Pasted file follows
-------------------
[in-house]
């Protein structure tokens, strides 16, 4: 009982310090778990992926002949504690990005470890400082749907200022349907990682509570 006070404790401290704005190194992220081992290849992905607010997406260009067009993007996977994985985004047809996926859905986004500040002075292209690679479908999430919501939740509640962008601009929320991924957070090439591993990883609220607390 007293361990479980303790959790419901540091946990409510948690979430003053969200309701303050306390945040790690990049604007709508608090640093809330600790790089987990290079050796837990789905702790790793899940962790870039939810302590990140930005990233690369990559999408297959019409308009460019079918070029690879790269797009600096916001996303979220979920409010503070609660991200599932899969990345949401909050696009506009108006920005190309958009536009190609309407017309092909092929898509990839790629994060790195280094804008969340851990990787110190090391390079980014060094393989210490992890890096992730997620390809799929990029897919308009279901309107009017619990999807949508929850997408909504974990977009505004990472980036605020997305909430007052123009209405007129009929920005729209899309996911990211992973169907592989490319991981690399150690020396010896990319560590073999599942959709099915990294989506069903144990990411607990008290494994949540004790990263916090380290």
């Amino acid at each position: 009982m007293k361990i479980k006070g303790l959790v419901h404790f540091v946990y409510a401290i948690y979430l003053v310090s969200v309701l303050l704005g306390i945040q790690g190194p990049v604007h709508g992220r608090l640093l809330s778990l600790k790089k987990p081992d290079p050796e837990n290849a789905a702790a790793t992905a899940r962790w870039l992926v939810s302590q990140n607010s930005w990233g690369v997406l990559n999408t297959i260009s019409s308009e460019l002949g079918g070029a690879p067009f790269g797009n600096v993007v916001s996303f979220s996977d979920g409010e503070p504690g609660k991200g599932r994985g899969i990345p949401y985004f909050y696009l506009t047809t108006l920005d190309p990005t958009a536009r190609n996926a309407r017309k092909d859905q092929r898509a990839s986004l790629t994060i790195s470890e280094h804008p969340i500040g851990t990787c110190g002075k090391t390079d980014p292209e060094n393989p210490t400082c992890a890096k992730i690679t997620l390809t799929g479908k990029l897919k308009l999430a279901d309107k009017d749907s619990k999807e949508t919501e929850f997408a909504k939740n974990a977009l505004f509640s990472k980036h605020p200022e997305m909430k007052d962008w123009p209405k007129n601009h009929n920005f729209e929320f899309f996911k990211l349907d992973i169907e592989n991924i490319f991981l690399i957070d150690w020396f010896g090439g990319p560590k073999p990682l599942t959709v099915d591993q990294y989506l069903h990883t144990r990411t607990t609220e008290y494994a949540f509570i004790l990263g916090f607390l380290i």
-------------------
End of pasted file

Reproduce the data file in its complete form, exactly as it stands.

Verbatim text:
[in-house]
């Protein structure tokens, strides 16, 4: 009982310090778990992926002949504690990005470890400082749907200022349907990682509570 006070404790401290704005190194992220081992290849992905607010997406260009067009993007996977994985985004047809996926859905986004500040002075292209690679479908999430919501939740509640962008601009929320991924957070090439591993990883609220607390 007293361990479980303790959790419901540091946990409510948690979430003053969200309701303050306390945040790690990049604007709508608090640093809330600790790089987990290079050796837990789905702790790793899940962790870039939810302590990140930005990233690369990559999408297959019409308009460019079918070029690879790269797009600096916001996303979220979920409010503070609660991200599932899969990345949401909050696009506009108006920005190309958009536009190609309407017309092909092929898509990839790629994060790195280094804008969340851990990787110190090391390079980014060094393989210490992890890096992730997620390809799929990029897919308009279901309107009017619990999807949508929850997408909504974990977009505004990472980036605020997305909430007052123009209405007129009929920005729209899309996911990211992973169907592989490319991981690399150690020396010896990319560590073999599942959709099915990294989506069903144990990411607990008290494994949540004790990263916090380290």
């Amino acid at each position: 009982m007293k361990i479980k006070g303790l959790v419901h404790f540091v946990y409510a401290i948690y979430l003053v310090s969200v309701l303050l704005g306390i945040q790690g190194p990049v604007h709508g992220r608090l640093l809330s778990l600790k790089k987990p081992d290079p050796e837990n290849a789905a702790a790793t992905a899940r962790w870039l992926v939810s302590q990140n607010s930005w990233g690369v997406l990559n999408t297959i260009s019409s308009e460019l002949g079918g070029a690879p067009f790269g797009n600096v993007v916001s996303f979220s996977d979920g409010e503070p504690g609660k991200g599932r994985g899969i990345p949401y985004f909050y696009l506009t047809t108006l920005d190309p990005t958009a536009r190609n996926a309407r017309k092909d859905q092929r898509a990839s986004l790629t994060i790195s470890e280094h804008p969340i500040g851990t990787c110190g002075k090391t390079d980014p292209e060094n393989p210490t400082c992890a890096k992730i690679t997620l390809t799929g479908k990029l897919k308009l999430a279901d309107k009017d749907s619990k999807e949508t919501e929850f997408a909504k939740n974990a977009l505004f509640s990472k980036h605020p200022e997305m909430k007052d962008w123009p209405k007129n601009h009929n920005f729209e929320f899309f996911k990211l349907d992973i169907e592989n991924i490319f991981l690399i957070d150690w020396f010896g090439g990319p560590k073999p990682l599942t959709v099915d591993q990294y989506l069903h990883t144990r990411t607990t609220e008290y494994a949540f509570i004790l990263g916090f607390l380290i």